5.11 Air flow 120
5.11.1 Venturi 120
5.11.2 Aerofoil 120
5.11.3 Thermal mass flow 121
5.11.4 Capacitance/cross-correlation 123
5.11.5 Averaging Pitot tube system 125
5.12 Flue gas analysis 128
5.12.1 Oxygen and CO analysers 128
5.12.2 NOx measurements 129
5.12.3 Continuous emission monitoring systems 130
5.13 Mill and silo fire detection and penthouse monitoring 131
5.14 CIA measurements 133
5.15 Summary 134
References 134

6 Feedwater control and instrumentation 135


David Lindsley and John Grist
Part 1: controls 135
6.1 Drum level and feedwater control 135
6.2 One, two, three and four-element control 135
viii Thermal power plant control and instrumentation

6.2.1 Two-element feedwater control 137


6.2.2 Three-element feedwater control 139
6.2.3 Four-element level control 141
6.3 Feedwater valve control 144
6.4 Storage vessel-level control in a once-through boiler 145
6.5 Once-through super critical additional systems 150
6.5.1 Sub-cooling line 150
6.5.2 Economiser vent line 152
6.6 Basic enthalpy control 152
6.6.1 Enthalpy control process considerations 152
6.6.2 Enthalpy control logic considerations 154
6.7 Deaerator control 154
6.7.1 Steam pressure control 154
6.7.2 Level control 155
6.7.3 Integrated-level control 156
Part 2: feedwater instrumentation and control mechanisms 157
6.8 Measuring and displaying the drum level, steam and feed flows 157
6.8.1 Some words of caution 158
6.8.2 Using an external water column 159
6.8.3 Statutory requirements 161
6.8.4 Discrepancies between drum-level indications 161
6.8.5 Drum-level gauges 162
6.9 Feed-flow measurement 164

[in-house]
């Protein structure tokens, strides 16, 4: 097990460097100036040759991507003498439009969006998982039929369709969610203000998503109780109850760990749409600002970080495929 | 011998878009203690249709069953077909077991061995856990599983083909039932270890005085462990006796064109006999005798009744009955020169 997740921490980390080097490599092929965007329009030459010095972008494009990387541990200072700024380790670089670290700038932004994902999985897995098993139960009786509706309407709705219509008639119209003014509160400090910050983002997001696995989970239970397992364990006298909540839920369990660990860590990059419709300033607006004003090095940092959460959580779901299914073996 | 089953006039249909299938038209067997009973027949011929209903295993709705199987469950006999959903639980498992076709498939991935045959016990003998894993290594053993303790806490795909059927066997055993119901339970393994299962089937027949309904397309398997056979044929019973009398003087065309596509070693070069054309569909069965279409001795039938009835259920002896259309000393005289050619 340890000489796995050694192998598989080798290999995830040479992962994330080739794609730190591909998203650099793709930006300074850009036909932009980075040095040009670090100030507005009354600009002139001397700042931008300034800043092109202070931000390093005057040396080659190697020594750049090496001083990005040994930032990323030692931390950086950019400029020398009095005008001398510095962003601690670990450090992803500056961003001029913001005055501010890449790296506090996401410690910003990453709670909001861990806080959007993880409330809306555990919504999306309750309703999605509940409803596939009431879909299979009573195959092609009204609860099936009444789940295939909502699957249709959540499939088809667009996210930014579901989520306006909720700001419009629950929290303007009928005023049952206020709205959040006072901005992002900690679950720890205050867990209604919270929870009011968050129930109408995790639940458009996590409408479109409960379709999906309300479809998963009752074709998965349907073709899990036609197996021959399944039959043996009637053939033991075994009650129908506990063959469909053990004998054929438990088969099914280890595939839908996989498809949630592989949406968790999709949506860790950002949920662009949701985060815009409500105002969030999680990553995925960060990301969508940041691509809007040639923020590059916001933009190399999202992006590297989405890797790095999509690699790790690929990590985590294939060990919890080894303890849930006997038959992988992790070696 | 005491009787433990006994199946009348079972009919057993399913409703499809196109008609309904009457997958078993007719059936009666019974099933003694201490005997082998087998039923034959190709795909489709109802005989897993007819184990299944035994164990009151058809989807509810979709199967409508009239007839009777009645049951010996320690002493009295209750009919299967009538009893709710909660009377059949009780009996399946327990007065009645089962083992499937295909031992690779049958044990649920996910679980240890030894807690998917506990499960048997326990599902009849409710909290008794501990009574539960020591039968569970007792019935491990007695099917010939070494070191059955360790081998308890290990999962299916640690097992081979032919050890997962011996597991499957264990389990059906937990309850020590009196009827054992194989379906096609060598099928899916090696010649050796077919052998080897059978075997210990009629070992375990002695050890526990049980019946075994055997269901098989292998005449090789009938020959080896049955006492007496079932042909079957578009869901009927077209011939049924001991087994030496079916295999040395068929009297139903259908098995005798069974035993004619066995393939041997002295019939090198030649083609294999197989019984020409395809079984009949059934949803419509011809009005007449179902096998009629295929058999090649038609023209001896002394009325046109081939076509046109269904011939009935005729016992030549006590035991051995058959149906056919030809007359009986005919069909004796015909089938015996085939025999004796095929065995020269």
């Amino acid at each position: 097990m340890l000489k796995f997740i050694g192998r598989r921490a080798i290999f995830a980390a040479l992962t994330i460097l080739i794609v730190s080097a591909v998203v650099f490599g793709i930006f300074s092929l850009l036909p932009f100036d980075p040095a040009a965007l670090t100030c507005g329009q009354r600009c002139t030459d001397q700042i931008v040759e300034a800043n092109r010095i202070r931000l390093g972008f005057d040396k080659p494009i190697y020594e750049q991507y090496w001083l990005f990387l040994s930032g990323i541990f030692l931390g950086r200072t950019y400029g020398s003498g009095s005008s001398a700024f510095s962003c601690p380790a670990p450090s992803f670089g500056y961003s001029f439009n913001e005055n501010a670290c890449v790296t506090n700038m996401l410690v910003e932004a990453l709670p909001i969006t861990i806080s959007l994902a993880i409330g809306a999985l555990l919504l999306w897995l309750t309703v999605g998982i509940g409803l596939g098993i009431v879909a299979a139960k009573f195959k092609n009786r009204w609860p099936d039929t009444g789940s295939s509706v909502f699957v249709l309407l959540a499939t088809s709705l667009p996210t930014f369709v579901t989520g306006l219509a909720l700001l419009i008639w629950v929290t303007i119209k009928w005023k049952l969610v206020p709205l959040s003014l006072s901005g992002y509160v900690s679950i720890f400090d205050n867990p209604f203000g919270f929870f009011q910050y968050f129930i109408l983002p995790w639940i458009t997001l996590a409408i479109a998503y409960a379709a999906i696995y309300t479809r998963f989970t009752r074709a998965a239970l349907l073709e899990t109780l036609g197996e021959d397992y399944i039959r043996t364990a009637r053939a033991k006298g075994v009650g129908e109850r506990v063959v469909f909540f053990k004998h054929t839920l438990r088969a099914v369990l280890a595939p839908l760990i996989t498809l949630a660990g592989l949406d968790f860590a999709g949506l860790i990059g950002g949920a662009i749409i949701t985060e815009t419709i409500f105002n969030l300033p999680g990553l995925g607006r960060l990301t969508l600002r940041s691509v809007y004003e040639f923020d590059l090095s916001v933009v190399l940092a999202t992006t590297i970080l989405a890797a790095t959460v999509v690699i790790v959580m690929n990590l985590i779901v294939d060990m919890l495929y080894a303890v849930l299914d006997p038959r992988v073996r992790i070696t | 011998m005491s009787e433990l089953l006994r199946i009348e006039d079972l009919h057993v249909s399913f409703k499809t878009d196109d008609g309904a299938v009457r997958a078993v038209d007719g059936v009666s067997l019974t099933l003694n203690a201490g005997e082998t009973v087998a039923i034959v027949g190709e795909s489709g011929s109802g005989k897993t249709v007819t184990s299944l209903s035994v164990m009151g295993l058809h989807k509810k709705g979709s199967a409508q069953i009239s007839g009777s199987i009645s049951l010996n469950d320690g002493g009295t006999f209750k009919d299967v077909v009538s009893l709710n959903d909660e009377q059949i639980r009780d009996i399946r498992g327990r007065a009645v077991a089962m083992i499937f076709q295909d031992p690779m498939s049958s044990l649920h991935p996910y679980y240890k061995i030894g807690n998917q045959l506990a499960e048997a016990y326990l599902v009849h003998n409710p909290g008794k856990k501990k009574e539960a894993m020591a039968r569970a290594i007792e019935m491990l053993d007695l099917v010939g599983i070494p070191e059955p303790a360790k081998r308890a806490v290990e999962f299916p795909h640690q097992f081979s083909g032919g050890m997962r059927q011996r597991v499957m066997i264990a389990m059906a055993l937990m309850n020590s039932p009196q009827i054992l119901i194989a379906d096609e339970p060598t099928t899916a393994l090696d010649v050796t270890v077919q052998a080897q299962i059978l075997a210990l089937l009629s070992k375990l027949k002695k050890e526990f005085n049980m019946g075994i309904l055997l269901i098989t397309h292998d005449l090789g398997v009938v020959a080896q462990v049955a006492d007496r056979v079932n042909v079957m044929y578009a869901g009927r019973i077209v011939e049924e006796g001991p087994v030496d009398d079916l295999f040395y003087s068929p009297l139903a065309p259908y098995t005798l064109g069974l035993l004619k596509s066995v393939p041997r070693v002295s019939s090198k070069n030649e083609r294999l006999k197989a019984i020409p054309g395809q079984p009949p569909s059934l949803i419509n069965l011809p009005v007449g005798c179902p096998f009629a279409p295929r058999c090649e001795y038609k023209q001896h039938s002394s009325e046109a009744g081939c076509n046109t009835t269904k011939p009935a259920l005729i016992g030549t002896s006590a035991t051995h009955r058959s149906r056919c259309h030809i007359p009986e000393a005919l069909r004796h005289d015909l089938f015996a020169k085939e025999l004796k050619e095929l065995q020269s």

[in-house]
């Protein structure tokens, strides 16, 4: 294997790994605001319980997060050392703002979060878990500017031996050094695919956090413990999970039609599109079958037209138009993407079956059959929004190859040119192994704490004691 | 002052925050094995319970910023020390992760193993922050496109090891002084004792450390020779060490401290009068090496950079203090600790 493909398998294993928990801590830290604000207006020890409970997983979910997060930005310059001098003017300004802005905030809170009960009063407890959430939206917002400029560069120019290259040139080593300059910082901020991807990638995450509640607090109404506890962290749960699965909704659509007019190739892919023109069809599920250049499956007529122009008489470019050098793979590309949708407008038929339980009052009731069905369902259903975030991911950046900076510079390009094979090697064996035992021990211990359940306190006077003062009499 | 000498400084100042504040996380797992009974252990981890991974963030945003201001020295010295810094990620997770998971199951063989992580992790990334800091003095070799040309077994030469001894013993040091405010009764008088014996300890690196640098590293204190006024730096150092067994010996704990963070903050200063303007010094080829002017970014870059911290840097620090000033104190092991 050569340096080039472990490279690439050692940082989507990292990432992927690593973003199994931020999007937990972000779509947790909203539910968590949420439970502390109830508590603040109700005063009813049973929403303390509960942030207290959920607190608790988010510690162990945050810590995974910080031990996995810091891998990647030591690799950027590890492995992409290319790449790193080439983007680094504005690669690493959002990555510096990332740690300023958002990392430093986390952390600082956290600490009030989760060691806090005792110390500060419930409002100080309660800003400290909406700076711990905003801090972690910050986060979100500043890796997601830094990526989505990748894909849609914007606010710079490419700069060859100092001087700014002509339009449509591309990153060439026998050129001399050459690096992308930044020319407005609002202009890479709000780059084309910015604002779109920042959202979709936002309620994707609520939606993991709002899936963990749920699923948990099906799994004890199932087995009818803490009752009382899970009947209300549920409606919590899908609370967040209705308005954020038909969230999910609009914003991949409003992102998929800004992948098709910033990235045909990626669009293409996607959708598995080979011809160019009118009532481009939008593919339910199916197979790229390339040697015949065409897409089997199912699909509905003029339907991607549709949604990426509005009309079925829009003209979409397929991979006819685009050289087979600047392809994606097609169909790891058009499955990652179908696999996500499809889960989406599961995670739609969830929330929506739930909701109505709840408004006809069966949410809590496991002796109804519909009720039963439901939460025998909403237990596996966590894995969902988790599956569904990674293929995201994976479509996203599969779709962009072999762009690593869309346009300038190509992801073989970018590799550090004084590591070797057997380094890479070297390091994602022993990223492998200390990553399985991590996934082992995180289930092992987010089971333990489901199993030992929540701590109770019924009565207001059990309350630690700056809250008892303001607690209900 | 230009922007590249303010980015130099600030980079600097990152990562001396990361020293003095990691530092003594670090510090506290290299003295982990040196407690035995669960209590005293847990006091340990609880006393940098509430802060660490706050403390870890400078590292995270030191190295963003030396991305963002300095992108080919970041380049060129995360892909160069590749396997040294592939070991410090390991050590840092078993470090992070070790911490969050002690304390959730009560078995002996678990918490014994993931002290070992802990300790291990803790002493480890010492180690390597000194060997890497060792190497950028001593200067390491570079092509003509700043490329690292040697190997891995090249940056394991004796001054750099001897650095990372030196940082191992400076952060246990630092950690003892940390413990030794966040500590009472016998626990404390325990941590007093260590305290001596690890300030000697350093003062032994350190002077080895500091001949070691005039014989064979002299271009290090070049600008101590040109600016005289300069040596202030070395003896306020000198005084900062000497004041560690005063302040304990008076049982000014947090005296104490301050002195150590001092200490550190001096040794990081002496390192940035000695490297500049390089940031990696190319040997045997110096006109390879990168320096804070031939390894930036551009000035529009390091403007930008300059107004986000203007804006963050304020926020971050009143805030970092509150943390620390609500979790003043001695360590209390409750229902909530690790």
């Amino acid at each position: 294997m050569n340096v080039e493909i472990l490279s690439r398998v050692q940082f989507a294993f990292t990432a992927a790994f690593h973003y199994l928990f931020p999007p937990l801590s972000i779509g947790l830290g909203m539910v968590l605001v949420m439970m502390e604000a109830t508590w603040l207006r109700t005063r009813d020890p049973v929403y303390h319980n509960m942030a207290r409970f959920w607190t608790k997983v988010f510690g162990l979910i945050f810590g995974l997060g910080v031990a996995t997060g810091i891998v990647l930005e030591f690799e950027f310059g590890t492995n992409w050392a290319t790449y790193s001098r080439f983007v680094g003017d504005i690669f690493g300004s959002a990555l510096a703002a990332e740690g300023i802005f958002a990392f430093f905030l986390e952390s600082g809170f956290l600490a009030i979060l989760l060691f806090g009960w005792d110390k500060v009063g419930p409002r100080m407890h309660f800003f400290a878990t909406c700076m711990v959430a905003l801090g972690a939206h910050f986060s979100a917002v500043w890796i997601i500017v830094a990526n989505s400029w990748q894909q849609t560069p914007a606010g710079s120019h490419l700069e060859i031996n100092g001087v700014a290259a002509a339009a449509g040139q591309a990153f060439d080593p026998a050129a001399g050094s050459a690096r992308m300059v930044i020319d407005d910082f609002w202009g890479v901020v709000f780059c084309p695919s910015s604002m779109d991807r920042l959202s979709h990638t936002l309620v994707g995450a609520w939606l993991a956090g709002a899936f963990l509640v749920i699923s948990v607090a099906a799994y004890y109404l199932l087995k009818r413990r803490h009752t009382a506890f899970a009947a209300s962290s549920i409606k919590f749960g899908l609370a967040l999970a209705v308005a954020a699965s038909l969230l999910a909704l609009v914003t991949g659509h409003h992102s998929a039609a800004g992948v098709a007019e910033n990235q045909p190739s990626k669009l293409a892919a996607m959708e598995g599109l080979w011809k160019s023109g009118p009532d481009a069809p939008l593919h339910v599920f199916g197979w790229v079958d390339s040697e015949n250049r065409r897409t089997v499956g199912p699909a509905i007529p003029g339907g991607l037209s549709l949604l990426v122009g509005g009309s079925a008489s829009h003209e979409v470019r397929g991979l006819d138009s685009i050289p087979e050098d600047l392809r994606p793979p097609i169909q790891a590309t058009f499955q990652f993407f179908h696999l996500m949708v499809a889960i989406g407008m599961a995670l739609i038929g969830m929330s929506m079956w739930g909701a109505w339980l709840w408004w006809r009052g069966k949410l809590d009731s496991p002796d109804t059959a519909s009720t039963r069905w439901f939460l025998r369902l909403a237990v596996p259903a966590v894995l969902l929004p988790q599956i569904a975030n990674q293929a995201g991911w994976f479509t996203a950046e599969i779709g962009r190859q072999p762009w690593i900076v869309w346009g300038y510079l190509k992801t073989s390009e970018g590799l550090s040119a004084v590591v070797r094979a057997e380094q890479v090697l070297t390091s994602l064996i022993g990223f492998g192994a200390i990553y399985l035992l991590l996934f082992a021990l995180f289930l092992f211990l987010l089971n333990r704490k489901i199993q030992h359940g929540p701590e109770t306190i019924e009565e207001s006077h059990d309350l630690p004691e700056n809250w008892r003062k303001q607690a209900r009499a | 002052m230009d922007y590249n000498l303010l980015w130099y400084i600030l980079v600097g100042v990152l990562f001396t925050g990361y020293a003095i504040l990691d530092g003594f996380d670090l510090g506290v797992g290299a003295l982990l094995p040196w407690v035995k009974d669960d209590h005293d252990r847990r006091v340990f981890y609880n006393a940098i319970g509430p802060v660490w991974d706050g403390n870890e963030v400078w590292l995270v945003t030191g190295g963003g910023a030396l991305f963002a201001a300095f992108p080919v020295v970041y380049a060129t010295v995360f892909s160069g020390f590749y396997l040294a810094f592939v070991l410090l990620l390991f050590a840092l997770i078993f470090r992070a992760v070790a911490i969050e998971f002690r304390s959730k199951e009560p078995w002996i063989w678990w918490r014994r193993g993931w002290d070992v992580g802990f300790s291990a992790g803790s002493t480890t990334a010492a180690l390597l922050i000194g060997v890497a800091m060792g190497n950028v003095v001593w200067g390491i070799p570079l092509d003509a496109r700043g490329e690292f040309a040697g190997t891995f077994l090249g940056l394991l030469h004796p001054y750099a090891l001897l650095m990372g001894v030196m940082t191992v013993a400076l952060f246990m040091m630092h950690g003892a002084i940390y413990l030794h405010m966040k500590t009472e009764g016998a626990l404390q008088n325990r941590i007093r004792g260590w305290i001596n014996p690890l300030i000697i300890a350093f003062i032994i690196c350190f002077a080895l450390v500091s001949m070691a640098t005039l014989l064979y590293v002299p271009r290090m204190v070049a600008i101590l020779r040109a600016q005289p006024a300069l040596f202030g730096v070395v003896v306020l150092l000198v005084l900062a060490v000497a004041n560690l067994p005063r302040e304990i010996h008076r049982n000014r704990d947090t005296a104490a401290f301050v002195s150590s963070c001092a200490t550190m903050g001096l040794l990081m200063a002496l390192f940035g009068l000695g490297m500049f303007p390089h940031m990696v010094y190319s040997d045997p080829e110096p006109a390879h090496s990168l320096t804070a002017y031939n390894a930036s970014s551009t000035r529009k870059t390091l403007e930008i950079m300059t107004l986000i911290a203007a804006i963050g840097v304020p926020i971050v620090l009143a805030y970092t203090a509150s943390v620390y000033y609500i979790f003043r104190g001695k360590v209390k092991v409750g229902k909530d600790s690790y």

6.10 Steam flow measurement 164
6.11 The mechanisms used for feedwater control 165
6.11.1 Valves 165
6.11.2 Quick opening 166
6.11.3 Linear 166
6.11.4 Equal percentage 167
6.11.5 The valve sizing coefficient 168
6.11.6 Fail-safe operation 168
6.11.7 Selecting the valve size 168
6.11.8 Specialised valve trims 169
6.12 Pumps 171
6.12.1 Variable-speed pumps 171
6.12.2 Pump controls 173
6.12.3 Boiler circulation pumps 173
6.13 Summary 175

7 Steam temperature control and measurement 177


David Lindsley and John Grist
7.1 Why steam temperature control is needed 177
7.2 The spray water attemperator 178
7.2.1 The mechanically atomised attemperator 179
Contents ix

7.2.2 The variable area attemperator 180


7.2.3 The variable annulus desuperheater 180
7.2.4 Other types of attemperator 181
7.2.5 Radial discharge mechanically atomised attemperators 181
7.2.6 Location of temperature sensors 183
7.2.7 Control systems for spray water attemperators 183
7.3 Advanced steam temperature control 188
7.3.1 Two-loop control 189
7.3.2 State controller with observer 191
7.4 Controlling the temperature of reheated steam 193
7.4.1 Reheat sprays 193
7.4.2 Gas pass biasing dampers 193
7.4.3 Temperature control with tilting burners 195
7.4.4 Flue gas recycling 195
7.4.5 Hot air injection 197
7.5 Temperature measurement 197
7.5.1 Measurement of air and flue gas temperature 197
7.5.2 Measurement of steam temperature 198
7.5.3 Measurement of metal temperature 198
7.6 Summary 201

8 Control equipment practice 203


David Lindsley and John Grist
8.1 A typical DCS configuration 203
8.1.1 The central system cabinets 203
8.1.2 Termination and marshalling 207
8.1.3 Operator workstations 208
8.2 Interconnections between the systems 211
8.3 Equipment selection and environment 211
8.4 Mechanical factors and ergonomics 212
8.4.1 Site considerations 212
8.5 Electric actuators 220
8.6 Hydraulic actuators 221